• Analytics helps identify causes and how it impacts the business. For example, the number of people who report flu-like symptoms has significantly increased, or the number of flu symptoms reported in the company increased at similar rates across the country. This information helps to identify a cause.
  • The final step is insight. What will we do with these numbers? First, the absence rate is far above the market average. It is so high that it threatens the competitive position of the company. Second, we should try to reduce all the absence of employees in a flexible manner in case a new flu epidemic sweeps the land. This can be done by finding the cause or by fighting the symptoms: sponsoring flu vaccinations or enabling flexible deployment of on-call workers

What kind of data is HR using currently?

ELMO’s 2022 HR Industry Benchmark Report revealed the most common metrics organisations are using to measure the overall performance of the HR department. The most common metrics used are:

  • Employee engagement
  • Employee turnover
  • Employee absenteeism

See the full results in the graph below.

Challenges relating to the use of HR metrics and analytics

Of course, utilising HR metrics within an organisation comes with some challenges.

ELMO’s 2022 HR Industry Benchmark Report revealed the most common challenge is ‘Identifying quantifiable links between HR and business goals’, followed closely by ‘Lack of technology infrastructure’ and ‘Lack of resources’.

In addition, the report showed that – in general – the overall skill level relating to use of HR metrics and analytics remains low. Just 11% of respondents classified their skill level as ‘optimised’, and 36% classified it as ‘basic’. However, both these results are improvements over the results seen in the 2021 report, where just 5% were ‘optimised’ and 42% were ‘basic’. It is certainly encouraging to see that more HR professionals have become data literate since the start of the pandemic – but there is still work to be done.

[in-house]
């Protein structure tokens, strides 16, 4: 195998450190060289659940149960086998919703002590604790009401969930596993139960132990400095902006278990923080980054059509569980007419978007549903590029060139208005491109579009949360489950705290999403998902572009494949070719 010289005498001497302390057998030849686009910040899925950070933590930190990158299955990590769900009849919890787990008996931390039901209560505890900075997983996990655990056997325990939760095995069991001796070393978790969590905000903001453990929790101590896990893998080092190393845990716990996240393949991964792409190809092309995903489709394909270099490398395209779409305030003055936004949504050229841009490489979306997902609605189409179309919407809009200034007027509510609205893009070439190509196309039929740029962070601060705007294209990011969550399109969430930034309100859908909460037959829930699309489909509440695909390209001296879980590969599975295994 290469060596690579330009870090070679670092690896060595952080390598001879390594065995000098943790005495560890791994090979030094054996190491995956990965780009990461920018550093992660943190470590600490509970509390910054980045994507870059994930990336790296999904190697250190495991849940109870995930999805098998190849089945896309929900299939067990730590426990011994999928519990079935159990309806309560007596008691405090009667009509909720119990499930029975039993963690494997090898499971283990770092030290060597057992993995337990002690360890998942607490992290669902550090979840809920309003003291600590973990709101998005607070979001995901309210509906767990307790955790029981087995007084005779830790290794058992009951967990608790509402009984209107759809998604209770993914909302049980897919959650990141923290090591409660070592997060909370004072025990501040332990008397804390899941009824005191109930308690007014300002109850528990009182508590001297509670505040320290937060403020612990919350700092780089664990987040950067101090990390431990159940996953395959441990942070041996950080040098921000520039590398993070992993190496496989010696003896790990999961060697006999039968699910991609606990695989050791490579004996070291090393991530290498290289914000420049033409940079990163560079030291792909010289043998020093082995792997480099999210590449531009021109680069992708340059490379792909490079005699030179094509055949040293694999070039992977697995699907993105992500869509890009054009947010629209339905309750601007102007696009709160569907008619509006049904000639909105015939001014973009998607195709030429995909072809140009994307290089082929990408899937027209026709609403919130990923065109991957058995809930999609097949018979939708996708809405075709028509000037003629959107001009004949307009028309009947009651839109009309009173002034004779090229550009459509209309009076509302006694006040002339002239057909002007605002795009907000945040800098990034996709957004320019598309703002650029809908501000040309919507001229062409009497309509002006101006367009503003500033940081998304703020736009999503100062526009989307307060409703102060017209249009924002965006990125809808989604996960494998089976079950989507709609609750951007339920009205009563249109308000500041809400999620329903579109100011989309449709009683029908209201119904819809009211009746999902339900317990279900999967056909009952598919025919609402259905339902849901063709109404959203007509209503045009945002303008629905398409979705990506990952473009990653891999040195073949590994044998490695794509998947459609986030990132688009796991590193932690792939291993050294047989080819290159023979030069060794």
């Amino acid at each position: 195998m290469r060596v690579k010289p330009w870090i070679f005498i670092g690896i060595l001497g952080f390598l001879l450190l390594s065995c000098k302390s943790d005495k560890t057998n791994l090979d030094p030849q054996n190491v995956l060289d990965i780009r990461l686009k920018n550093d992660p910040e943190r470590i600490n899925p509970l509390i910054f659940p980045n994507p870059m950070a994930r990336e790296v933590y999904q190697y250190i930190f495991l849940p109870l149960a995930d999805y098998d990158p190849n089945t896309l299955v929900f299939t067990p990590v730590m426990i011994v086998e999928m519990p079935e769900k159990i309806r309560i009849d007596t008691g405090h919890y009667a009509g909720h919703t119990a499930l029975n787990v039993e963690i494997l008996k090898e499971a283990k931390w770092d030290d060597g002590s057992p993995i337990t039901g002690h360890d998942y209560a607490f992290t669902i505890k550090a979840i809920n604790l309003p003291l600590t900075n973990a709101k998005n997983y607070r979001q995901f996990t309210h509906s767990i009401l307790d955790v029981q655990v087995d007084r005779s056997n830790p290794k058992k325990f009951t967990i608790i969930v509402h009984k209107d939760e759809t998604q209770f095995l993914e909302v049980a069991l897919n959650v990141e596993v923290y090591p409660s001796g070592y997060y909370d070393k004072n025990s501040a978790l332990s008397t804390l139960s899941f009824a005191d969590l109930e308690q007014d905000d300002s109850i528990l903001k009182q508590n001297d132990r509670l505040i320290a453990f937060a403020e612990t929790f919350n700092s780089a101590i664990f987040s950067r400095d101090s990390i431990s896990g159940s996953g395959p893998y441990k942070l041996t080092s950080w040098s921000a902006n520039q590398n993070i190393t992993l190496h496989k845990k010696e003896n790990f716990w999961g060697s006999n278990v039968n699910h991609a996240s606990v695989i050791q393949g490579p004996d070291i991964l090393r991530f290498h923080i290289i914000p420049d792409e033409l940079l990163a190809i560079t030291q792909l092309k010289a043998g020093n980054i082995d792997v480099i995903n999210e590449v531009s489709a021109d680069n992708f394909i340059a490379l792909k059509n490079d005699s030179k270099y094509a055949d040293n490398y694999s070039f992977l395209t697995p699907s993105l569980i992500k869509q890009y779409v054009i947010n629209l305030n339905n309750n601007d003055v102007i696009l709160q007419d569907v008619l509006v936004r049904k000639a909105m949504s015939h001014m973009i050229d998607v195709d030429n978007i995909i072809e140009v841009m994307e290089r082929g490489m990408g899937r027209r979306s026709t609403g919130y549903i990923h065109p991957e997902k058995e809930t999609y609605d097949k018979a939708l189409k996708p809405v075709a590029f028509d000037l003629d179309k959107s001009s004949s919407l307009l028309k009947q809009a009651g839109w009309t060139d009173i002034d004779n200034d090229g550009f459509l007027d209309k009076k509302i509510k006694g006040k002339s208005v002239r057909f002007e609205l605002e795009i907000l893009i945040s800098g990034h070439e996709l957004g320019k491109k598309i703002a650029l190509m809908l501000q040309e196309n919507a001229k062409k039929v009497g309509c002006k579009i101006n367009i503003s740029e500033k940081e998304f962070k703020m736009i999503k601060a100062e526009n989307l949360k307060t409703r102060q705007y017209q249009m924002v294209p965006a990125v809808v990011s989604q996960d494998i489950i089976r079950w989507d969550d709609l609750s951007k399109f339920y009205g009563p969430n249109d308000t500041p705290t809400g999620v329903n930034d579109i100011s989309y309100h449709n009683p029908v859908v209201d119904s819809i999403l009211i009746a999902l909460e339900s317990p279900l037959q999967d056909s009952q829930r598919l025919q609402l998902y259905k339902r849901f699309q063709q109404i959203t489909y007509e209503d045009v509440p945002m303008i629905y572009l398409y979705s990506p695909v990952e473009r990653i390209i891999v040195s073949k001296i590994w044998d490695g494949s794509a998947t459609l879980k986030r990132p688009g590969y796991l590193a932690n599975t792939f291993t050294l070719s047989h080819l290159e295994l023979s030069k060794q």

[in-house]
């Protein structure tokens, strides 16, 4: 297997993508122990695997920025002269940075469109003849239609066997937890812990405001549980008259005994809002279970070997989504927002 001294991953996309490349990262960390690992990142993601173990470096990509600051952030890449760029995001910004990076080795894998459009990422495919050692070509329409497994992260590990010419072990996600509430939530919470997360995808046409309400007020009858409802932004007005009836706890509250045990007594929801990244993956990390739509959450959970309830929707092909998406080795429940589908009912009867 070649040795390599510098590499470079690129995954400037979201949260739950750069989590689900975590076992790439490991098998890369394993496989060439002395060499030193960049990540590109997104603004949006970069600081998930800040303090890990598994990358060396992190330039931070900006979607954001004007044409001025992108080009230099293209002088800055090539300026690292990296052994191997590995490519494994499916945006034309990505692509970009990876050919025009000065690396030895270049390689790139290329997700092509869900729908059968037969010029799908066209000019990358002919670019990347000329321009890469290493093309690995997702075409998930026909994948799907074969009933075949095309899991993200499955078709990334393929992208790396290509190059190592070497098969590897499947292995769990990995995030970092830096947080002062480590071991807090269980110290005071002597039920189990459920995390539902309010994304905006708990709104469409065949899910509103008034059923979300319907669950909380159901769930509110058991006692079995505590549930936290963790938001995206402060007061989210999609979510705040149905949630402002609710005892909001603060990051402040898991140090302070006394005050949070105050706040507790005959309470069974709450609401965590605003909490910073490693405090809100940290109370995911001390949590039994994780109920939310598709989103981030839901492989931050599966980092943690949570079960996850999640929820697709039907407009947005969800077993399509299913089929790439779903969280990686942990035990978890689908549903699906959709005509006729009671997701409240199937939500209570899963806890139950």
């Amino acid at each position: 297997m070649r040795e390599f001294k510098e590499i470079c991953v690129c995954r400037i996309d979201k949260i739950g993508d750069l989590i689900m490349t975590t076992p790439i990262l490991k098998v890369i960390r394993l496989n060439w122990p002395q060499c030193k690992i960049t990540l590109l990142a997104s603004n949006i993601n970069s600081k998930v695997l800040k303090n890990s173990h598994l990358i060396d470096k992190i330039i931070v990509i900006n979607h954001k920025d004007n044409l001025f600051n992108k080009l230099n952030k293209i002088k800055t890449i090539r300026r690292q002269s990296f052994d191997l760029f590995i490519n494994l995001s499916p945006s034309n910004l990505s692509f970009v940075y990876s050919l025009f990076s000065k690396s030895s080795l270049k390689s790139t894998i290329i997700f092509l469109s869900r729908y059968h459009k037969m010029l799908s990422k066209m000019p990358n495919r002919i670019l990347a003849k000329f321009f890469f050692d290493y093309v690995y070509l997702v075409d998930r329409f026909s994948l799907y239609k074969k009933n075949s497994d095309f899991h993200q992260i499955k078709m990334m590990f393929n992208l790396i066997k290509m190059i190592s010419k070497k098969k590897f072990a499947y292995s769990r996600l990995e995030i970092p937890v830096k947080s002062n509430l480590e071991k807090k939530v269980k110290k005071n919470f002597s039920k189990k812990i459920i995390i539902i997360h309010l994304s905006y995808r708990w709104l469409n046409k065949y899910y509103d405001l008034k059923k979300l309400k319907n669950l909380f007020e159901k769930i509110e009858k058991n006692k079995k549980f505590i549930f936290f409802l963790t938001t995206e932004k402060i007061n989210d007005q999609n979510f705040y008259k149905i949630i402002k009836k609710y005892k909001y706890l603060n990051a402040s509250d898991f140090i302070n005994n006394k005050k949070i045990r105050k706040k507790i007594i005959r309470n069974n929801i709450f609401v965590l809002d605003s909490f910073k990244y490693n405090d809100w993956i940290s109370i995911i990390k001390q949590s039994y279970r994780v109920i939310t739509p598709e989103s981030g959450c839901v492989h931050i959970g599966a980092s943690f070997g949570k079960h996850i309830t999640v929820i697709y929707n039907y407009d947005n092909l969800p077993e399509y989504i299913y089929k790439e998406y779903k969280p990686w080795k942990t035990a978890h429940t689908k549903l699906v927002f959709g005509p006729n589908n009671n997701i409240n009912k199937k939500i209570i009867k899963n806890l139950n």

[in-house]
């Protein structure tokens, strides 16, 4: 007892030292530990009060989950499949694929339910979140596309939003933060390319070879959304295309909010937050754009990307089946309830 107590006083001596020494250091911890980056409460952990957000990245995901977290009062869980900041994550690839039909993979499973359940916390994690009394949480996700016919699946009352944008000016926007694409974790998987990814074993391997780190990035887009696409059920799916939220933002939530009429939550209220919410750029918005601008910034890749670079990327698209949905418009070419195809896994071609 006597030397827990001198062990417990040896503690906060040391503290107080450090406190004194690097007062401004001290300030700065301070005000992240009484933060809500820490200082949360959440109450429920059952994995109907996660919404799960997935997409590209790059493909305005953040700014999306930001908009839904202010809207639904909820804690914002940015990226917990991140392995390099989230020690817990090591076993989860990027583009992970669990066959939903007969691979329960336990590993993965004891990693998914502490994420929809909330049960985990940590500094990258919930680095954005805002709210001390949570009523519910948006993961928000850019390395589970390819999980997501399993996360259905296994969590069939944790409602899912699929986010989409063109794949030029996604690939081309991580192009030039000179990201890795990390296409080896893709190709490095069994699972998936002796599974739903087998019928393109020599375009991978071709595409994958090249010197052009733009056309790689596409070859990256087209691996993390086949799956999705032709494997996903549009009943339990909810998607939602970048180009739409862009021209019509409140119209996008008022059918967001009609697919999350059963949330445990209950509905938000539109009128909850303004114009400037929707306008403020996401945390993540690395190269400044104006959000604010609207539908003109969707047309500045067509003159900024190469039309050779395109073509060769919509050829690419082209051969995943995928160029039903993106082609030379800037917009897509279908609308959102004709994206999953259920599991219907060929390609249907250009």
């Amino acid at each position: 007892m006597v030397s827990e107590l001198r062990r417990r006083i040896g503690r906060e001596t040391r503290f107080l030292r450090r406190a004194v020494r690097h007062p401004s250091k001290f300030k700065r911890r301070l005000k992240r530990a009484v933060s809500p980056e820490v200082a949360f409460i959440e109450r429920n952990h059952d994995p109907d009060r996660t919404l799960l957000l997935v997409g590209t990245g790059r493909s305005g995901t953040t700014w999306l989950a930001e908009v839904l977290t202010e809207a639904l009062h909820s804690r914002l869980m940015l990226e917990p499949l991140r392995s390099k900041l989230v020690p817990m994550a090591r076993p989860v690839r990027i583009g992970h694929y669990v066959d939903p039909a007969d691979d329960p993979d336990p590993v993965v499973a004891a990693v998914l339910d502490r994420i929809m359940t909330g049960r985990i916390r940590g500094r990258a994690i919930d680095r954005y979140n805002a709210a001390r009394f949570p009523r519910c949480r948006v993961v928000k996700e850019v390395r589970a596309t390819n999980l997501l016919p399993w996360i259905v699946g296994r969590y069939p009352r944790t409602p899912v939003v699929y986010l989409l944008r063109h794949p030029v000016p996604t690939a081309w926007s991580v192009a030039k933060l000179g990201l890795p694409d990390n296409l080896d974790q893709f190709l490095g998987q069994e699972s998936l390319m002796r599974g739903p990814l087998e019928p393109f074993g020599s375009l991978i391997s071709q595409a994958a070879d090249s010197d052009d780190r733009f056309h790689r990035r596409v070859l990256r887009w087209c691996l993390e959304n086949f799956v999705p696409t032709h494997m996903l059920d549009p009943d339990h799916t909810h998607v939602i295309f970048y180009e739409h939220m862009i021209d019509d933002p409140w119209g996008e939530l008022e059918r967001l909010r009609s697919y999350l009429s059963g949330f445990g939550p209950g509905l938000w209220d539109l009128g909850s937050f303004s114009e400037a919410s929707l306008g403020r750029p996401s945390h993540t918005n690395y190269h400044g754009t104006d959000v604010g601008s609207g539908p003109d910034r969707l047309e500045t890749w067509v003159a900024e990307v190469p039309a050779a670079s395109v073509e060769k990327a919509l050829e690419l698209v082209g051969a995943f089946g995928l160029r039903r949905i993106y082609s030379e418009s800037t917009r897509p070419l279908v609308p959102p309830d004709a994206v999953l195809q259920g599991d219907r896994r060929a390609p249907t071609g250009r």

ELMO Software (ASX:ELO) is a cloud-based solution that helps thousands of organisations across Australia, New Zealand and the United Kingdom to effectively manage their people, process and pay. ELMO solutions span the entire employee lifecycle from ‘hire to retire’. They can be used together or stand-alone, and are configurable according to an organisation’s unique processes and workflows. Automate and streamline your operations to reduce costs, increase efficiency and bolster productivity. For further information, contact us.

[1] “How the new normal is shaping the future of HR”, PwC,

[2] Pulse Survey by the Australian Human Resources Institute, November 2020

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Learn more about how ELMO can help your organisation.